Sometimes I’m shocked by how little I know about language. Hell of a thing for a professional writer to admit, but there it is. A lot of us never got taught this stuff.
I’ve recently been dipping into Stephen Fry’s poetry writing manual The Ode Less Travelled. One of the things Fry talks about is the rhythm of words, the way we stress or don’t stress different syllables, how that makes language sound and feel. Once it’s pointed out, this can seem kind of obvious, but it’s the sort of obvious that you need pointing out.
Before Fry’s book, I didn’t have a mental framework to think about this issue of rhythm, never mind the language to discuss it or the tools to use it effectively. And with decades of bad habits behind me, it’s hard to make thinking about that rhythm part of how I write. But it’s also useful and valuable, a way to make my words more effective.
I’m not saying this is the sort of thing that we should teach every kid. Maybe it is, maybe it isn’t. The curriculum’s pretty crowded. But I wish I hadn’t waited until a couple of years ago to start learning about it. And it wasn’t until I started learning that I could think to have that wish.
I’ve recently written some reviews on books for writers for Re:Fiction. As is usually my way, I’ve focused on the positives, while trying to provide some balance. I generally don’t bother to review things I don’t like, which helps with that.
So if you’re looking for interesting writing resources, you might want to check out my reviews of…
Joss Whedon recently gave a great speech on gender inequality and feminism:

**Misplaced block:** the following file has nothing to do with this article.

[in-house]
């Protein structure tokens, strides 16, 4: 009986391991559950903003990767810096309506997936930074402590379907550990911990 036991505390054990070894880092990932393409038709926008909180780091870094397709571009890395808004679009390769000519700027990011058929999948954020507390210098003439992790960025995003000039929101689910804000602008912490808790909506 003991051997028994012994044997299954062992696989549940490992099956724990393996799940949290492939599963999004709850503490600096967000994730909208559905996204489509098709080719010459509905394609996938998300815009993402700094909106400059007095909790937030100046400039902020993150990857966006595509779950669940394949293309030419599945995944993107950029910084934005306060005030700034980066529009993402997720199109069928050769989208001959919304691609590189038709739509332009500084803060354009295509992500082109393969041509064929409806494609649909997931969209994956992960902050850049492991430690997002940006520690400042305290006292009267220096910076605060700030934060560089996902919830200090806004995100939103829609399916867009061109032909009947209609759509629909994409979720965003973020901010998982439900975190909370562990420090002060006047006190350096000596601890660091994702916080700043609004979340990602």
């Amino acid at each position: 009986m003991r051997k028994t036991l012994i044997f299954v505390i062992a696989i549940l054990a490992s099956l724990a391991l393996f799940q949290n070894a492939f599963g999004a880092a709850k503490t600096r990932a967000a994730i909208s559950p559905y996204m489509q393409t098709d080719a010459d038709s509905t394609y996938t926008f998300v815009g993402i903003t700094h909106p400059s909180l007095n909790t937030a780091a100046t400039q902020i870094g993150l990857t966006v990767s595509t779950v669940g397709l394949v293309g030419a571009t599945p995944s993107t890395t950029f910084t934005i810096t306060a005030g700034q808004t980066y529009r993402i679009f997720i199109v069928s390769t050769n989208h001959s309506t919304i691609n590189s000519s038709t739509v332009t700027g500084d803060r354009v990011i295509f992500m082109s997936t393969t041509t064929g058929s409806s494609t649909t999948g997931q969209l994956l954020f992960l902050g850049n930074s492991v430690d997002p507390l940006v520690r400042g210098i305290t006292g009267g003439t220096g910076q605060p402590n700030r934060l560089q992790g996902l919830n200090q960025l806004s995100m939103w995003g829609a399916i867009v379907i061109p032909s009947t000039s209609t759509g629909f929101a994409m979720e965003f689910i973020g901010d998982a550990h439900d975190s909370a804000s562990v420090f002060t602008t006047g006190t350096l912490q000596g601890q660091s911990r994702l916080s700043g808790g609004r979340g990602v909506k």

If you’re interested in the issue of gender equality – and I hope that you are – or you enjoy the writing of a modern TV great – and I hope that you do – then you’ll probably enjoy the whole video. But what I want to mention here, what caught my writerly ear, is what he discusses in the first few minutes – how words sound.
Forgetting the obvious
It’s easy to forget, when writing prose, that the sound of words can be as important as their meaning in building atmosphere. Poets use this all the time – choosing light, babbling sounds to describe a brook or heavy, solid words to describe a rock. But then, poetry is often about the very precise application of a small number of words. As prose writers, we’re trying to lay down a lot more letters on the page. We’re aiming for precision of meaning, and the precision of sound can get lost in the mix.
Still, if I use ugly, clunky words to describe my delicate brook, that ugly clunkiness is going to undermine my aim. I should bear that in mind.
What to do about it?
For me, this goes on the long list of things I will try to bear in mind when writing – I picked up another today from Victoria Grefer, a golden rule of description. Something gets added to my list most days, which mean that a lot of stuff has fallen off the list too. But as long as a few thinks stick, or become instinctual, I should keep improving.
I might try some poetry exercises as well. Mrs K has the fabulous Stephen Fry’s Ode Less Travelled, and if I’m going to learn from two wordsmiths this week, then Whedon and Fry is about as awesome a combo as I could get.
Anybody else got any good tips or resources on this? I’d love to hear them.